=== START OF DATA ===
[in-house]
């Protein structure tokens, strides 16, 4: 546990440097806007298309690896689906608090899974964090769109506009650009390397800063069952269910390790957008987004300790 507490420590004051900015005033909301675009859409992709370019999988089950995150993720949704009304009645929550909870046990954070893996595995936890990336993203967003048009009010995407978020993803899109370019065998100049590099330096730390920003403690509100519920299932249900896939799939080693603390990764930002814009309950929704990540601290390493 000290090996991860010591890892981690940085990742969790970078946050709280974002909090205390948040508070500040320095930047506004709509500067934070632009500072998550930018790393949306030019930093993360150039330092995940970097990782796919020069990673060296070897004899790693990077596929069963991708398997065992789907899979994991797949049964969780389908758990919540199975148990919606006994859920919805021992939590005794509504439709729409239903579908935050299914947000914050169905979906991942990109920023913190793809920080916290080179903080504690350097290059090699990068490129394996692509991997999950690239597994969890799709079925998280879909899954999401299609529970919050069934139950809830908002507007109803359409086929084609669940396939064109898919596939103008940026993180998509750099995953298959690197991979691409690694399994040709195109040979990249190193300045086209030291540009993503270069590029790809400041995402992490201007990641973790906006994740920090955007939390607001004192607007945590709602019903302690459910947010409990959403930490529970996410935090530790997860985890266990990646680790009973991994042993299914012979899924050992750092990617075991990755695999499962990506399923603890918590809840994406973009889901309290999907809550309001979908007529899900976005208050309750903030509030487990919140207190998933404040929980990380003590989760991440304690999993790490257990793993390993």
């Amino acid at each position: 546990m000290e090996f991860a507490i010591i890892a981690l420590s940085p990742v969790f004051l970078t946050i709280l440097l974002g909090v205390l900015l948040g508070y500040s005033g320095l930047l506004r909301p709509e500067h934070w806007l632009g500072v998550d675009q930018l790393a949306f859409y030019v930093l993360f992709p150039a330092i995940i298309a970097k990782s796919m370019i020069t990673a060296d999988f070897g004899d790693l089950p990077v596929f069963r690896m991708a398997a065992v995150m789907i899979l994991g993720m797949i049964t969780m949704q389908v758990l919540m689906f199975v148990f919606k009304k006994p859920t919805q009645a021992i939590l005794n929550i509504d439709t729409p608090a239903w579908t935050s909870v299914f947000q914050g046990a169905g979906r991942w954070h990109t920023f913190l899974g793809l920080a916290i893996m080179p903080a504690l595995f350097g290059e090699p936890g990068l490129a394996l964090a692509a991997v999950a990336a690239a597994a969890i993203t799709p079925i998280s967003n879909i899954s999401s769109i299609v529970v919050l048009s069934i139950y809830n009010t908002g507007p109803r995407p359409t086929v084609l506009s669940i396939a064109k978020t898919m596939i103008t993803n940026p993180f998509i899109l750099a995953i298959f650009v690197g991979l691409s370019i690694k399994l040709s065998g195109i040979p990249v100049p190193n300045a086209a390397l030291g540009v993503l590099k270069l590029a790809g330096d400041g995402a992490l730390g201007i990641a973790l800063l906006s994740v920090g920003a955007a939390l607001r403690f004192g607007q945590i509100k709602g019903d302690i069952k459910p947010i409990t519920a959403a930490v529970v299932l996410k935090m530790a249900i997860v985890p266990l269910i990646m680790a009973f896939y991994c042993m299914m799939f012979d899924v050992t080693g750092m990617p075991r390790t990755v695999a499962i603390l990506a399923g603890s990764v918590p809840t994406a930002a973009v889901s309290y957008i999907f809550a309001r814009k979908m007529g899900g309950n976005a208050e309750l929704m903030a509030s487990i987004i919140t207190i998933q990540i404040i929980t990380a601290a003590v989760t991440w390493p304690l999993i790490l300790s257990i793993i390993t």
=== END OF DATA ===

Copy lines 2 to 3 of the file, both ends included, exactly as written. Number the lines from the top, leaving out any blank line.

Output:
């Protein structure tokens, strides 16, 4: 546990440097806007298309690896689906608090899974964090769109506009650009390397800063069952269910390790957008987004300790 507490420590004051900015005033909301675009859409992709370019999988089950995150993720949704009304009645929550909870046990954070893996595995936890990336993203967003048009009010995407978020993803899109370019065998100049590099330096730390920003403690509100519920299932249900896939799939080693603390990764930002814009309950929704990540601290390493 000290090996991860010591890892981690940085990742969790970078946050709280974002909090205390948040508070500040320095930047506004709509500067934070632009500072998550930018790393949306030019930093993360150039330092995940970097990782796919020069990673060296070897004899790693990077596929069963991708398997065992789907899979994991797949049964969780389908758990919540199975148990919606006994859920919805021992939590005794509504439709729409239903579908935050299914947000914050169905979906991942990109920023913190793809920080916290080179903080504690350097290059090699990068490129394996692509991997999950690239597994969890799709079925998280879909899954999401299609529970919050069934139950809830908002507007109803359409086929084609669940396939064109898919596939103008940026993180998509750099995953298959690197991979691409690694399994040709195109040979990249190193300045086209030291540009993503270069590029790809400041995402992490201007990641973790906006994740920090955007939390607001004192607007945590709602019903302690459910947010409990959403930490529970996410935090530790997860985890266990990646680790009973991994042993299914012979899924050992750092990617075991990755695999499962990506399923603890918590809840994406973009889901309290999907809550309001979908007529899900976005208050309750903030509030487990919140207190998933404040929980990380003590989760991440304690999993790490257990793993390993």
């Amino acid at each position: 546990m000290e090996f991860a507490i010591i890892a981690l420590s940085p990742v969790f004051l970078t946050i709280l440097l974002g909090v205390l900015l948040g508070y500040s005033g320095l930047l506004r909301p709509e500067h934070w806007l632009g500072v998550d675009q930018l790393a949306f859409y030019v930093l993360f992709p150039a330092i995940i298309a970097k990782s796919m370019i020069t990673a060296d999988f070897g004899d790693l089950p990077v596929f069963r690896m991708a398997a065992v995150m789907i899979l994991g993720m797949i049964t969780m949704q389908v758990l919540m689906f199975v148990f919606k009304k006994p859920t919805q009645a021992i939590l005794n929550i509504d439709t729409p608090a239903w579908t935050s909870v299914f947000q914050g046990a169905g979906r991942w954070h990109t920023f913190l899974g793809l920080a916290i893996m080179p903080a504690l595995f350097g290059e090699p936890g990068l490129a394996l964090a692509a991997v999950a990336a690239a597994a969890i993203t799709p079925i998280s967003n879909i899954s999401s769109i299609v529970v919050l048009s069934i139950y809830n009010t908002g507007p109803r995407p359409t086929v084609l506009s669940i396939a064109k978020t898919m596939i103008t993803n940026p993180f998509i899109l750099a995953i298959f650009v690197g991979l691409s370019i690694k399994l040709s065998g195109i040979p990249v100049p190193n300045a086209a390397l030291g540009v993503l590099k270069l590029a790809g330096d400041g995402a992490l730390g201007i990641a973790l800063l906006s994740v920090g920003a955007a939390l607001r403690f004192g607007q945590i509100k709602g019903d302690i069952k459910p947010i409990t519920a959403a930490v529970v299932l996410k935090m530790a249900i997860v985890p266990l269910i990646m680790a009973f896939y991994c042993m299914m799939f012979d899924v050992t080693g750092m990617p075991r390790t990755v695999a499962i603390l990506a399923g603890s990764v918590p809840t994406a930002a973009v889901s309290y957008i999907f809550a309001r814009k979908m007529g899900g309950n976005a208050e309750l929704m903030a509030s487990i987004i919140t207190i998933q990540i404040i929980t990380a601290a003590v989760t991440w390493p304690l999993i790490l300790s257990i793993i390993t």